Statement on the Grenfell Tower Fire
The appearance, massing, and form of a building, including its relationship to its site and context, are integral to building performance. As architects, designers, and planners, we are committed to these design considerations, knowing that they have a powerful effect upon how people live and their experience of the built environment. When it came to renovate London’s Grenfell Tower, correcting life safety issues for residents should have come before surface cladding. Instead, Grenfell tower got a £8.6m aesthetic upgrade to its exterior made of dangerously flammable foam-backed panels, largely to appeal to its wealthy neighborhood "context", even as residents complained of un-addressed life safety issues such as the fire alarm system. The fact that non-flammable foam was available for just a few pounds more (https://qz.com/1007903/the-catastrophic-consequences-of-being-poor-in-one-of-londons-richest-neighborhoods/) indicates how thoroughly corrupted the project’s priorities and its commitment to health, safety, and welfare truly were.
By all reports, this tragedy was completely avoidable if even a small amount of attention had been paid to the residents at Grenfell themselves, who had raised serious safety concerns about the building many times. In the same vein, public agencies in the United States are racing to meet the needs of fossil fuel companies, weapons makers, and Trump family business associates while ignoring the needs of rural communities, distressed urban neighborhoods, and even aging suburbs. We cannot afford to see our department of Housing and Urban Development, which helps organize and regulate private housing finance and public housing, run by ideologues and Trump family cronies who know nothing about buildings, safety, urban planning, or public participation. We need to restore government to a system that listens to those most directly impacted by its policies and is responsive to the needs of all citizens. Design professionals have an important role to play to ensure that all stakeholders in public housing (and private housing and all other types of projects) get a considerate hearing, to ensure that safety comes first, and to press public agencies for the funds needed to do our work safely and properly.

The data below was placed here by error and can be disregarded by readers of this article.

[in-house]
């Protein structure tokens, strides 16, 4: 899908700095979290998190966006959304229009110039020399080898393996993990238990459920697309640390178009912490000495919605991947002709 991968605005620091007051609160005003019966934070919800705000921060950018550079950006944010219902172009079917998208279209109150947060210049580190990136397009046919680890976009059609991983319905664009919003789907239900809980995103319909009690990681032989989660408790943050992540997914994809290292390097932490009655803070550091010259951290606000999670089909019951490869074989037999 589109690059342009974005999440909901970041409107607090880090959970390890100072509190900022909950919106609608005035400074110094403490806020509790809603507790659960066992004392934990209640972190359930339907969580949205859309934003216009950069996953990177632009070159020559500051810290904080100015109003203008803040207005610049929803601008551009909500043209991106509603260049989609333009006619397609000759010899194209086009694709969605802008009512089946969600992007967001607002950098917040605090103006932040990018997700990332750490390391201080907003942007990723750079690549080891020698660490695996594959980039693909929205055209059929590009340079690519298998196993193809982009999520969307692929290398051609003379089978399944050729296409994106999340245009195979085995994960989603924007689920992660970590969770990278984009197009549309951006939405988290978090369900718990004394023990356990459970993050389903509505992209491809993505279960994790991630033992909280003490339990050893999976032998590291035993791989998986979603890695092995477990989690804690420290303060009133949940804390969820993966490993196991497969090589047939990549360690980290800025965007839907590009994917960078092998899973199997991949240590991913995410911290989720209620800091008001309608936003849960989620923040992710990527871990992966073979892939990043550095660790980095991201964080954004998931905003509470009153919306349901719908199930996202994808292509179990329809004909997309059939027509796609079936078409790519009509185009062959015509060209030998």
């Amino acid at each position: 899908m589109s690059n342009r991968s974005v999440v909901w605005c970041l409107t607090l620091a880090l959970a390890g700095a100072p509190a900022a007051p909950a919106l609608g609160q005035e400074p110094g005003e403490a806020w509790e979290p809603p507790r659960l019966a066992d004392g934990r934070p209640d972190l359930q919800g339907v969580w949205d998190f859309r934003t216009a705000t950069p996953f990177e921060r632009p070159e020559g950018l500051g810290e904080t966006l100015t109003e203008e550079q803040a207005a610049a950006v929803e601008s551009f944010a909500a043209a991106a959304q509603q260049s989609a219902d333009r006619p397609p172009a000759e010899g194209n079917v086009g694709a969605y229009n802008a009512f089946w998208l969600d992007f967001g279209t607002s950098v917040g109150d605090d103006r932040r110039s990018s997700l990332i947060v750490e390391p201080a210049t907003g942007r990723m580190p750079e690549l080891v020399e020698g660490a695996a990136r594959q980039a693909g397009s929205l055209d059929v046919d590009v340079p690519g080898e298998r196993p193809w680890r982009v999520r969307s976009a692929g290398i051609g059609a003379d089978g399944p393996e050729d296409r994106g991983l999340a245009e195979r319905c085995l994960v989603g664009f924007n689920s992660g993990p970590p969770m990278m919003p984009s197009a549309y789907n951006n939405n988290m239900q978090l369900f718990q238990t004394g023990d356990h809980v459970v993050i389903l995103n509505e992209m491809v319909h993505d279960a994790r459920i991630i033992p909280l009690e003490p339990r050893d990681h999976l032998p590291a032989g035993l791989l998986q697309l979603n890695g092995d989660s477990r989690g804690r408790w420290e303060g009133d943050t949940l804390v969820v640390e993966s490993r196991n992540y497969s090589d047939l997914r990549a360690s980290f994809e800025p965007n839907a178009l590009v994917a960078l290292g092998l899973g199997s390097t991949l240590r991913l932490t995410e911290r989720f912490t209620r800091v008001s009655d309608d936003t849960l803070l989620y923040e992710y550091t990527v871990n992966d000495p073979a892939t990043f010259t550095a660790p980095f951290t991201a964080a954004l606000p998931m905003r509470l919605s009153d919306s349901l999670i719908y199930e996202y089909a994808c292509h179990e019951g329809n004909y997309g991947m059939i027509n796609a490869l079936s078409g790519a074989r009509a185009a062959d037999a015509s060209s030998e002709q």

Lastly, it is unacceptable that wealthy countries like the U.S. and U.K. can find tremendous amounts of money for waging wars around the world -- ostensibly to protect residents at home while destroying housing in other countries -- but spend so little on maintaining public housing that this kind of disaster occurs. The deaths at the Grenfell Towers are just the final outcome of a worldview that systematically starves public safety net agencies -- including housing authorities -- in order to give tax cuts to the financial and real estate sectors and wage endless wars.